Can you believe it? We are already halfway through the General Assembly session!

We've kept you updated on our work on cell phone location tracking, trans equality, and audio recording on buses -but there is much more!

Already, 2013 has been a busy and promising year for the ACLU of Maryland and civil liberties:

  • Death Penalty Repeal - Historic Progress! This week the Maryland Senate passed the death penalty repeal bill, by a strong, bipartisan vote of 27 to 20. And today, on March 8, the repeal bill passed the House of Delegates Judiciary Committee 14-8! The legislation will now move to the floor of  House of Delegates, where we hopeful it will garner the support needed to send it to Governor O'Malley's desk.
  • Marijuana Decriminalization - Maryland's overly punitive and racially biased approach to marijuana possession simply does not work and wastes taxpayer money. That is why this session the ACLU testified in favor of reform that would make the use or possession of marijuana a civil, rather than criminal, offense.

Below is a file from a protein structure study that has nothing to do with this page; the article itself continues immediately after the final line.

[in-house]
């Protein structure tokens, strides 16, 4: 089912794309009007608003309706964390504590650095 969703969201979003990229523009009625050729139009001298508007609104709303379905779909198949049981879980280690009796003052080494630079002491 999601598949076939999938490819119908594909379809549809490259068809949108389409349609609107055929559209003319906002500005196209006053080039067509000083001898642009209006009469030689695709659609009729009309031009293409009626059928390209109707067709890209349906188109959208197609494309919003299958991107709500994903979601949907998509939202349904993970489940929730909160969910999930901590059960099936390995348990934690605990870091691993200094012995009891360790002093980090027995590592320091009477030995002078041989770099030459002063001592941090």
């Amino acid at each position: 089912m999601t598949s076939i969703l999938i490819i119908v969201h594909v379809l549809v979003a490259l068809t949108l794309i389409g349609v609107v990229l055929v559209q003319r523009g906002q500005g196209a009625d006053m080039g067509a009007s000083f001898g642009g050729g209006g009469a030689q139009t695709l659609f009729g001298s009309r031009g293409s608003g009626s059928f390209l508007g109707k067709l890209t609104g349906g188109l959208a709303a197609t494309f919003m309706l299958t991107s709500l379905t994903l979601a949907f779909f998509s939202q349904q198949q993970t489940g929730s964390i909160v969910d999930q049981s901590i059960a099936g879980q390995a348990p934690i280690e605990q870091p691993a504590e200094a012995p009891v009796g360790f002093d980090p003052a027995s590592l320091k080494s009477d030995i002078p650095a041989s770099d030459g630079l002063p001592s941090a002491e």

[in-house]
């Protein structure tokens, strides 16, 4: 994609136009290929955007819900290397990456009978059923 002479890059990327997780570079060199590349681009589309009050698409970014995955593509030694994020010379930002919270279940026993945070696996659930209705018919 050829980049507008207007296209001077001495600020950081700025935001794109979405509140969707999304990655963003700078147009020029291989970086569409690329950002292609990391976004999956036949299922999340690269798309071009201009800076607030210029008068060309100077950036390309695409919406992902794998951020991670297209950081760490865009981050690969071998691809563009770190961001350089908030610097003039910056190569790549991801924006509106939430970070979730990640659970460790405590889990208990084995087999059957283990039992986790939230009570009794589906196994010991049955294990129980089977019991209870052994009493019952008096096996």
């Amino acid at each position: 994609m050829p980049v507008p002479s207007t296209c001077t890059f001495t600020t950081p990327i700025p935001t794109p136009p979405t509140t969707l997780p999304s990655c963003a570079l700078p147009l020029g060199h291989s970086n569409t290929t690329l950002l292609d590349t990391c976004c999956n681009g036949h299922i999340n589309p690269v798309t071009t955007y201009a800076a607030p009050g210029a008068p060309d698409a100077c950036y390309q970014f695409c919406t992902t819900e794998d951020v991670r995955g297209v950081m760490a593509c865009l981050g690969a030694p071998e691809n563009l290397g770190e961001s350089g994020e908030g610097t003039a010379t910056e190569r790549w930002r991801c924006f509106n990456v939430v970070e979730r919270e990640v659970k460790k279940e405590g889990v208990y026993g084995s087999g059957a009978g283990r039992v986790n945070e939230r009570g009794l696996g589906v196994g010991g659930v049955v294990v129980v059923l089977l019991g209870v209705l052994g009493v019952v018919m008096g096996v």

• Funding for Baltimore Schools - ACLU helped to organize a rally in Annapolis that was 3000 people strong! We were tremendously inspired by the parents, students, and community members who came to support the innovative 10-year renovation plan for healthy, safe schools in Baltimore.
  • Women's Rights - The ACLU has strongly supported two important bills impacting the rights of pregnant women in Maryland.
    • One bill would ban the shackling of women during labor in prison. The ACLU believes that giving birth in chains is inhumane, dangerous, and unnecessary.
    • The ACLU also testified in favor of equality for pregnant women in the workplace. The proposed legislation would allow pregnant women to receive the same accommodations that are currently provided to other employees with temporary physical restrictions.
  • Indefinite Detention (NDAA) - The ACLU supports a bill to prohibit state officials and employees from knowingly aiding indefinite detentions under the National Defense Authorization Act. The NDAA authorizes the indefinite detention of people located far from any battlefield - without charge or trial - based on suspicion alone. That kind of sweeping detention power is completely at odds with our American values, violates the Constitution, and corrodes our Nation's commitment to the rule of law
  • Student Social Media Privacy - Our legislative team has been working hard to protecting student privacy and freedom of speech. The ACLU testified in support of prohibiting schools from requiring students, or applicants, to give up their passwords to private accounts so that the school could monitor (or censor) their communications.

Stay tuned for another update next Friday as we roll up our sleeves and tackle the second half of the 2013 legislative session!

Written by Sana Javed, Communications Associate